Very interesting presentation this morning. Ólafsson was both low key and optimistic that Holmlid is onto something important. Alan Goldwater also presented his open source work on the basic glow reactor of Rossi/Parkhomov. At first glance, there would appear to be no connection between the two but read on.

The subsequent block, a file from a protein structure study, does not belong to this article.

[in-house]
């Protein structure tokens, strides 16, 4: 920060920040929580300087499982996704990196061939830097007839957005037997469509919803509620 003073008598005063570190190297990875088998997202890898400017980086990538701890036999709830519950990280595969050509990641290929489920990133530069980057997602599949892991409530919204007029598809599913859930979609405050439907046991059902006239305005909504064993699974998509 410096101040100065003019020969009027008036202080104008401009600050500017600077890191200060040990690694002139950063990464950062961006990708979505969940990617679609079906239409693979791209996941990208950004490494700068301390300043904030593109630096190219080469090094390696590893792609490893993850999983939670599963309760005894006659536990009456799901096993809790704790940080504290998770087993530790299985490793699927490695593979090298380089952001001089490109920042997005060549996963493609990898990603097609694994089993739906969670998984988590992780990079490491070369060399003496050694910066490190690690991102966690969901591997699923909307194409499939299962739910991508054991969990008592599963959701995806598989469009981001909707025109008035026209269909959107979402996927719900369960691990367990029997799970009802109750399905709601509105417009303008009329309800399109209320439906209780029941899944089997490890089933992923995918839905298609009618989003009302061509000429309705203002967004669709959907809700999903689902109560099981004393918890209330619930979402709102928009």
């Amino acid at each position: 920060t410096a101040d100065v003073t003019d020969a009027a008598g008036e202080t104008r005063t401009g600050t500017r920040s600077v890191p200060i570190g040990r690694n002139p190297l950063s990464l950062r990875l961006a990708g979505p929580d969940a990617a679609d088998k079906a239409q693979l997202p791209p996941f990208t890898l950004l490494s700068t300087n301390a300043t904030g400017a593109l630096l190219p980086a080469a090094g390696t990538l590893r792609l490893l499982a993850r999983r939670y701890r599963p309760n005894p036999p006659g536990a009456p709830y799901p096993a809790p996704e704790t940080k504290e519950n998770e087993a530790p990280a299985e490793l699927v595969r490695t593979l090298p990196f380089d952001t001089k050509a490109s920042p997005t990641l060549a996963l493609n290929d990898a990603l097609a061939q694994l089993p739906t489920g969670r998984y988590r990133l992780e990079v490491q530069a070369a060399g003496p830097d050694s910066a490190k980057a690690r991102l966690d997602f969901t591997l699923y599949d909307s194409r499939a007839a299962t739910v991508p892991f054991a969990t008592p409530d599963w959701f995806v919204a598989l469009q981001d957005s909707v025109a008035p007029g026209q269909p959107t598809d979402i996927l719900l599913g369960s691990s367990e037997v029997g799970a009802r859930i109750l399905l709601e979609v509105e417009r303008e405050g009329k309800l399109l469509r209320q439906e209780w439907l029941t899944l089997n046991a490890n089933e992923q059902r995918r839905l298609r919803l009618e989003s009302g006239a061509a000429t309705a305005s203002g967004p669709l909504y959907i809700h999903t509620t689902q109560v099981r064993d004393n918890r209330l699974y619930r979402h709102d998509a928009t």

Holmlid is clearly the lead individual on the dense hydrogen phenomenon and Ólafsson is interpreting his work going back to 2008 and before. However, most of the proof is by process of elimination. This will be even more controversial than cold fusion until proven. Again, what was demonstrated is NOT cold fusion and not really hot fusion either. Copious amounts of radiation would expected in such a laser driven reaction when it gets up to the kilowatt level of thermal gain. Now it is subwatt. However, in different circumstances (electrolysis) the same reactant (which is dense deuterium clusters) could explain P&F cold fusion, and explain the lack of radiation in circumstances where a laser does not disintegrate the reactant. IOW, there can be a range of circumstances all involving dense deuterium bound at a few picometers separation - where other outcomes are expected: other than disintegration to mesons -> pions -> muons etc. With the laser as the input power, when a deuteron disintegrates in a laser pulse, over 900 MeV or ~ 40 times MORE energy is released than in fusion ! There were about 35 people in attendance including a few heavy hitters who prefer not to be identified. The venue is a stones throw from Sand Hill Road. A video crew filmed the whole thing. Holmlid apparently wants to call the phenomenon Cold Spallation but I think that is a bad choice, since it does not look like nuclear spallation as we know it. And there is nothing cold about the output. BTW Ólafsson said that calling the Rydberg matter inverted (in the paper with Miley) was not accurate. The only thing needed now is replication. A professor whose name I did not catch (San Jose State ?) has been trying to replicate LH but has not been successful. Holmlid recently told him that the dense hydrogen takes several weeks to accumulate, and has an extended shelf life thereafter. That seems to me to be the main takeaway lesson ** weeks to accumulate **. As I recall, a few years back, there was a message where Rossi mentioned that his supplier in Italy required months to make a batch of active reactant. Could it be that Rossi has been inadvertently getting dense hydrogen all along? The presentation of Alan Goldwater was very impressive. I am confident that if and when Alan announces thermal gain in a Rossi style reactor we can believe it. That has not happened yet but he is very methodical and dedicated. Like many others including myself, he accepts Bob Higgins downgraded assessment of the Lugano report (slight gain perhaps COP~1.2 see Bobs white paper). I encouraged Alan in light of Olafssons presentation - to consider a 2-stage or compound system where he would manufacture the dense deuterium separately from the reactor where it is to be converted to heat. At first he seemed dubious that two steps would be required in order to merge Holmlids results with Rossi. But this strategy would allow a very low powered continuous laser to accumulate the dense material over time. The ideal situation, if one wishes to avoid radiation toxicitym seems to be: do NOT to use a fast pulse intense laser to convert dense deuterium into heat (this assumes there does exist the radiation-free route to convert it to heat). IMO - It will be very difficult to continuously resupply the dense Rydberg matter in situ (in the same reactor it is being burnt in) and not see harmful radiation. It can be done at the subwatt level, but those two processes are fundamentally in conflict especially when you get to high power.